SPN Canonicalization (was: Re: [neon] Re: neon, SSPI, andmod_auth_kerb)

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SPN Canonicalization (was: Re: [neon] Re: neon, SSPI, andmod_auth_kerb)

cmason
[Removing subversion and adding comp.protocols.kerberos.]

--On Friday, July 22, 2005 11:30 AM +0100 Joe Orton
<[hidden email]> wrote:

> There is some discussion of this issue in the neon list archive;
> the  issue is AIUI that mod_auth_kerb *does* canonicalize the
> hostname but  neon does not.  neon doesn't canonicalize the server
> hostname in general  because doing so would break name-based
> vhosting; I guess it could do so  solely for use in the Kerberos
> principal, but that seems a bit dubious.

Yeah, this is a messy, long-standing, and unresolved issue in
kerberos.  In theory canonicalization introduces a potential MITM
attack which essentially undermines mutual authentication; in
practice, everyone does it.  This is apparently to be addressed in
future protocol mods, but it's unclear what to do in software that
actually needs to work today.  Read on for details.  Maybe this could
update the kerberos FAQ?

The question is: should an application canonicalize a hostname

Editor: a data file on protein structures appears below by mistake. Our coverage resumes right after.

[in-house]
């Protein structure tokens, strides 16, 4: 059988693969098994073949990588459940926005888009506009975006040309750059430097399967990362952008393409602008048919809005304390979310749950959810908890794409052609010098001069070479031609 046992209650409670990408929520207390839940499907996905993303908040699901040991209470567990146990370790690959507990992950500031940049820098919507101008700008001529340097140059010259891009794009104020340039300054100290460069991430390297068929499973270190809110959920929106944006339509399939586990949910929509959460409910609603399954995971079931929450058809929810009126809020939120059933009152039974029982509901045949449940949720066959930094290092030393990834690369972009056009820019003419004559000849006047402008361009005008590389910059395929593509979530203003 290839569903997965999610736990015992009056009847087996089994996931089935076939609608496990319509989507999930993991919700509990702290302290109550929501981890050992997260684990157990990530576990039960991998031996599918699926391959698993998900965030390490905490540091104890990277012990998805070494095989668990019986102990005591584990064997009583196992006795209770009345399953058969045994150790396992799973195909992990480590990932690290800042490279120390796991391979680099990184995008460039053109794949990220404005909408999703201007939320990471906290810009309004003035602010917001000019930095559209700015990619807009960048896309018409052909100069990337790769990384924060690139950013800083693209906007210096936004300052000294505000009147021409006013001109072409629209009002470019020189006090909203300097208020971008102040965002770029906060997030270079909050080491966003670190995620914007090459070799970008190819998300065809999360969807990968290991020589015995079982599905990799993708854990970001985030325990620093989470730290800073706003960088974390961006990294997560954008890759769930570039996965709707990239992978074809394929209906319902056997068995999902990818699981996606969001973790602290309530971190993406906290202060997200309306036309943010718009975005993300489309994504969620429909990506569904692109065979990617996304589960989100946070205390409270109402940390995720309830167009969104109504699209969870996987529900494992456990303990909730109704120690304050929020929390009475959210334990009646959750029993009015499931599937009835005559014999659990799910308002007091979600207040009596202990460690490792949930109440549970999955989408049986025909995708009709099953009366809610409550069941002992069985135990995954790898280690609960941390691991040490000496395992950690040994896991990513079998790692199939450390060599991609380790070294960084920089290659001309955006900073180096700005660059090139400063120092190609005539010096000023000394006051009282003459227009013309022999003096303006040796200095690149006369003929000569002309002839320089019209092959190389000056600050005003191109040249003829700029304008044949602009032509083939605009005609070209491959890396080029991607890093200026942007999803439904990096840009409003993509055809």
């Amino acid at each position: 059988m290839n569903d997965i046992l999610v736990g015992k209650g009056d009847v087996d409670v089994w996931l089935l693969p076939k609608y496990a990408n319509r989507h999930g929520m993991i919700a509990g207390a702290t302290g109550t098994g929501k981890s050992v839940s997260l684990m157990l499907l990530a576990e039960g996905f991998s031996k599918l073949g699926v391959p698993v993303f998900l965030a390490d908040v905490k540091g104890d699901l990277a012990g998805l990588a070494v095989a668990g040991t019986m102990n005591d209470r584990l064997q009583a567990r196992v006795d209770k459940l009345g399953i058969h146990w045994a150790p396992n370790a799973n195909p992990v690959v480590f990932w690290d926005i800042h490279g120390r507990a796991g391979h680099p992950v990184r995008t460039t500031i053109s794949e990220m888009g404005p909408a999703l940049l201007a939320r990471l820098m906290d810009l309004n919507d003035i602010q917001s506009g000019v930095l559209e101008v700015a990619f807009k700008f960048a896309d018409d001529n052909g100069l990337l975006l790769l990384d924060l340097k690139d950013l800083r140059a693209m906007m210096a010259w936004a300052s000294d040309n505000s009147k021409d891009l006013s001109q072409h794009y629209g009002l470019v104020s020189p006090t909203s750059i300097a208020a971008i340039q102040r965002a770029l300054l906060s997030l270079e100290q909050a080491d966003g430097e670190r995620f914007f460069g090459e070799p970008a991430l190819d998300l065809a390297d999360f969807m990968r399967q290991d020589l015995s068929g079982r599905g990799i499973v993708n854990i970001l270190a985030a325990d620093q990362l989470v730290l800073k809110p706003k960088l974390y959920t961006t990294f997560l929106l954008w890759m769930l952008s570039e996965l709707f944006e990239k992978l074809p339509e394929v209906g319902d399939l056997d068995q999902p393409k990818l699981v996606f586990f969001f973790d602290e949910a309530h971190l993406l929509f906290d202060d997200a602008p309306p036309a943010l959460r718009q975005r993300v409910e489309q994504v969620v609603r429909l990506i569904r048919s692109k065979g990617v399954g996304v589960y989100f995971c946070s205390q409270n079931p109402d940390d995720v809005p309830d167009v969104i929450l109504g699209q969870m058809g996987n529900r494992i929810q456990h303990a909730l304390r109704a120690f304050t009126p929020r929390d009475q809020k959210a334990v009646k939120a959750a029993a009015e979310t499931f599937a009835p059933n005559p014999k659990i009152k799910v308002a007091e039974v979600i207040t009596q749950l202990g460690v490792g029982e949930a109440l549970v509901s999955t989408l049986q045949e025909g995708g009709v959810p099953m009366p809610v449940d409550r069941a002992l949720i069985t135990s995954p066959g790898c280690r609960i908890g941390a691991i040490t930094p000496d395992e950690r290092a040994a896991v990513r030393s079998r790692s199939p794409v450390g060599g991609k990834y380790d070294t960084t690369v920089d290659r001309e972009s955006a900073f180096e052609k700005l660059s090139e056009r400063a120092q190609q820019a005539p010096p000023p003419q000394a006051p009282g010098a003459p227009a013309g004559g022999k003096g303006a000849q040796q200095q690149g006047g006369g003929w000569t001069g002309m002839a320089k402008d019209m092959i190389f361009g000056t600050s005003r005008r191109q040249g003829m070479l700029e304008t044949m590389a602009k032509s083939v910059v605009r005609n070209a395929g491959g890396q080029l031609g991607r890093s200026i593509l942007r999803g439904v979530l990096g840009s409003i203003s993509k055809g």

entered by a user when forming the SPN?

Defining terms:

SPN = serviceName/HOST@REALM
   eg HTTP/[hidden email]

where SPN is the Service Principle Name, the name of the
           kerberos principle that the service uses to
           authenticate itself to the client (so called
           "mutual auth").
      serviceName (eg HTTP) is the (case sensitive[1]) protocol
           specific service name established by convention.
      HOST (eg proteomics.mayo.edu) is the host name of the
           machine the service is running on.  This is the
           part we're wondering about.
      REALM (eg MFAD.MFROOT.ORG) is the name of the kerberos
           realm and is often implicit.

Canonicalization is essentially gethostbyaddr(gethostbyname(host))
where host is the name provided by the user.

I've done some googling on this issue and the clearest statement I